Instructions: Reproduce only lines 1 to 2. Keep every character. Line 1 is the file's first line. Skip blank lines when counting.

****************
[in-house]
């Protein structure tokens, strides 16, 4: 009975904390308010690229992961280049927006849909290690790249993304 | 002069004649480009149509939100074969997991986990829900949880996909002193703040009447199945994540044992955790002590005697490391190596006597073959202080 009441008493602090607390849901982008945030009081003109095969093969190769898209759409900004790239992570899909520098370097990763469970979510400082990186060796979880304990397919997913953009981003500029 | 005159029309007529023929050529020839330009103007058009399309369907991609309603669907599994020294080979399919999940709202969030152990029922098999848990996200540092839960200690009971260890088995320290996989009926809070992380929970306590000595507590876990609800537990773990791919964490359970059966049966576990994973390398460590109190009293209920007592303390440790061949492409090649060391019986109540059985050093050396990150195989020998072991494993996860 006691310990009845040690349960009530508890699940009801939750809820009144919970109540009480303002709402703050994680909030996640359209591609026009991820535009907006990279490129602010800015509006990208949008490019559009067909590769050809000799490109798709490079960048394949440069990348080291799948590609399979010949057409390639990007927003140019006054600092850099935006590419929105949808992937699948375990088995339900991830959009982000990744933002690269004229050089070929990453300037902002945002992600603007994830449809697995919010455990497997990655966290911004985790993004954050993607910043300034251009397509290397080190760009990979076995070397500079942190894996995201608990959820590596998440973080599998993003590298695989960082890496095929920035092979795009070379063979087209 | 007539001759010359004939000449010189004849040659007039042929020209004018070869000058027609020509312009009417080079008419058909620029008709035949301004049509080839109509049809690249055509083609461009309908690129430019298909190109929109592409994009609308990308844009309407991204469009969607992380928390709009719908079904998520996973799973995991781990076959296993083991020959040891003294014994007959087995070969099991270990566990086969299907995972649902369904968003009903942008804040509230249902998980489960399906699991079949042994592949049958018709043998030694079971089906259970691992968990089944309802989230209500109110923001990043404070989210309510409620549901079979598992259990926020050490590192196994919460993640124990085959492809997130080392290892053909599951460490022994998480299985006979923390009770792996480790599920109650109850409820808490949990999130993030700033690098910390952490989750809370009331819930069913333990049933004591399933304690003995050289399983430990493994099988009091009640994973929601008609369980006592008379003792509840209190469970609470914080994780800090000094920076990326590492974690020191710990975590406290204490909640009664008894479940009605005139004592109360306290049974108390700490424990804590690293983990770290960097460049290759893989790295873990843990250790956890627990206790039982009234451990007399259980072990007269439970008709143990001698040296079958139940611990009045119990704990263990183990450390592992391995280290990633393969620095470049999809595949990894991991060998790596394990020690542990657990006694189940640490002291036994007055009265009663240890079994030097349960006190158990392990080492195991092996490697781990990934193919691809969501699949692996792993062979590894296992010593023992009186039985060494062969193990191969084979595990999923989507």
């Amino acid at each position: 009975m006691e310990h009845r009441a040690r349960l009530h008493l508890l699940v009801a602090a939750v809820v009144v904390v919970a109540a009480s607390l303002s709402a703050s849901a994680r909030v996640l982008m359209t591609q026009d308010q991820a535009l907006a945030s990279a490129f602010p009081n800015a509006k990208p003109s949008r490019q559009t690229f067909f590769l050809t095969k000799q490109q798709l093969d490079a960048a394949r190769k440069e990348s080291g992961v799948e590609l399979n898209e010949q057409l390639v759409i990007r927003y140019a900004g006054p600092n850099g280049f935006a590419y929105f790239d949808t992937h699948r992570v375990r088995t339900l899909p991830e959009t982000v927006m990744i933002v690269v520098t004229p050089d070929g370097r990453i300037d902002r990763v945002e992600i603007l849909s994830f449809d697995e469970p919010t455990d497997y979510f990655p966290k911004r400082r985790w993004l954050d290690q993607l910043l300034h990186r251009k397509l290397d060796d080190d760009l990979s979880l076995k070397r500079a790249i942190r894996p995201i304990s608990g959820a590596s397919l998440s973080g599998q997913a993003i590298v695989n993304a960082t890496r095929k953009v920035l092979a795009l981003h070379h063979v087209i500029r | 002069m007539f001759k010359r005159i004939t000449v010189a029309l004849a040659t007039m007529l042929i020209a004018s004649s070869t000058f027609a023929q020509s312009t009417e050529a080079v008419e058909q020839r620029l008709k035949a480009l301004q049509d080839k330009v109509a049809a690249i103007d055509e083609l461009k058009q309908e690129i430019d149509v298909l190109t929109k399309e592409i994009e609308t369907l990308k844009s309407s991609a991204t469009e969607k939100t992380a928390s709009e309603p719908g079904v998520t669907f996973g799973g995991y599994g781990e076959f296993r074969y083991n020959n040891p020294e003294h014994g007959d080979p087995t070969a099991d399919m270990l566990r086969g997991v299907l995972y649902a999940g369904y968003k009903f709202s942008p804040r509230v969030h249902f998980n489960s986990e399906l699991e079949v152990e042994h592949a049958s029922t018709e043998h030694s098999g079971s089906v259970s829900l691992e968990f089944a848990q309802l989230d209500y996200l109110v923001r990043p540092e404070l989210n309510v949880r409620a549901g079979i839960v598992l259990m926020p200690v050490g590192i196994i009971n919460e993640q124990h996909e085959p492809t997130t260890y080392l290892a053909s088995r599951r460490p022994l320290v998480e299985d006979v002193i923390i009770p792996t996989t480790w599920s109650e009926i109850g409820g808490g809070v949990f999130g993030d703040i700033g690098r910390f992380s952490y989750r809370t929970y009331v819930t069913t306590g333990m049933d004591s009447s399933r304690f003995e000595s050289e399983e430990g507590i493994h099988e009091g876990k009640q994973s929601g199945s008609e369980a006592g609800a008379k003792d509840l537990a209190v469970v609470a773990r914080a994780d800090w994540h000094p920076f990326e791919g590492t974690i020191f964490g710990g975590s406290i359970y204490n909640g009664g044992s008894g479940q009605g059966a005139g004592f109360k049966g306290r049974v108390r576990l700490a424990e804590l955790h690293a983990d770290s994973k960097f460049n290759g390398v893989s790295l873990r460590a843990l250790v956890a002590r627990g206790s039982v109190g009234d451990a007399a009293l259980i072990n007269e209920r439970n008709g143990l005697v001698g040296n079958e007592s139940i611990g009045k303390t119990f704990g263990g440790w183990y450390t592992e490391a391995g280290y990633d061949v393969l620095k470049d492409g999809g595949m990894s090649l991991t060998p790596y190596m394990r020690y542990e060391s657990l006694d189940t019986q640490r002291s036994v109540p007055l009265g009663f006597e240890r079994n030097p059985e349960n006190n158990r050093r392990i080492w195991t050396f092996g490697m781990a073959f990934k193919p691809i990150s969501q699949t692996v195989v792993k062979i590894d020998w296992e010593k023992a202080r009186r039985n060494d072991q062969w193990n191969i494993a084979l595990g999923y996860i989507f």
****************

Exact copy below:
[in-house]
């Protein structure tokens, strides 16, 4: 009975904390308010690229992961280049927006849909290690790249993304 | 002069004649480009149509939100074969997991986990829900949880996909002193703040009447199945994540044992955790002590005697490391190596006597073959202080 009441008493602090607390849901982008945030009081003109095969093969190769898209759409900004790239992570899909520098370097990763469970979510400082990186060796979880304990397919997913953009981003500029 | 005159029309007529023929050529020839330009103007058009399309369907991609309603669907599994020294080979399919999940709202969030152990029922098999848990996200540092839960200690009971260890088995320290996989009926809070992380929970306590000595507590876990609800537990773990791919964490359970059966049966576990994973390398460590109190009293209920007592303390440790061949492409090649060391019986109540059985050093050396990150195989020998072991494993996860 006691310990009845040690349960009530508890699940009801939750809820009144919970109540009480303002709402703050994680909030996640359209591609026009991820535009907006990279490129602010800015509006990208949008490019559009067909590769050809000799490109798709490079960048394949440069990348080291799948590609399979010949057409390639990007927003140019006054600092850099935006590419929105949808992937699948375990088995339900991830959009982000990744933002690269004229050089070929990453300037902002945002992600603007994830449809697995919010455990497997990655966290911004985790993004954050993607910043300034251009397509290397080190760009990979076995070397500079942190894996995201608990959820590596998440973080599998993003590298695989960082890496095929920035092979795009070379063979087209 | 007539001759010359004939000449010189004849040659007039042929020209004018070869000058027609020509312009009417080079008419058909620029008709035949301004049509080839109509049809690249055509083609461009309908690129430019298909190109929109592409994009609308990308844009309407991204469009969607992380928390709009719908079904998520996973799973995991781990076959296993083991020959040891003294014994007959087995070969099991270990566990086969299907995972649902369904968003009903942008804040509230249902998980489960399906699991079949042994592949049958018709043998030694079971089906259970691992968990089944309802989230209500109110923001990043404070989210309510409620549901079979598992259990926020050490590192196994919460993640124990085959492809997130080392290892053909599951460490022994998480299985006979923390009770792996480790599920109650109850409820808490949990999130993030700033690098910390952490989750809370009331819930069913333990049933004591399933304690003995050289399983430990493994099988009091009640994973929601008609369980006592008379003792509840209190469970609470914080994780800090000094920076990326590492974690020191710990975590406290204490909640009664008894479940009605005139004592109360306290049974108390700490424990804590690293983990770290960097460049290759893989790295873990843990250790956890627990206790039982009234451990007399259980072990007269439970008709143990001698040296079958139940611990009045119990704990263990183990450390592992391995280290990633393969620095470049999809595949990894991991060998790596394990020690542990657990006694189940640490002291036994007055009265009663240890079994030097349960006190158990392990080492195991092996490697781990990934193919691809969501699949692996792993062979590894296992010593023992009186039985060494062969193990191969084979595990999923989507």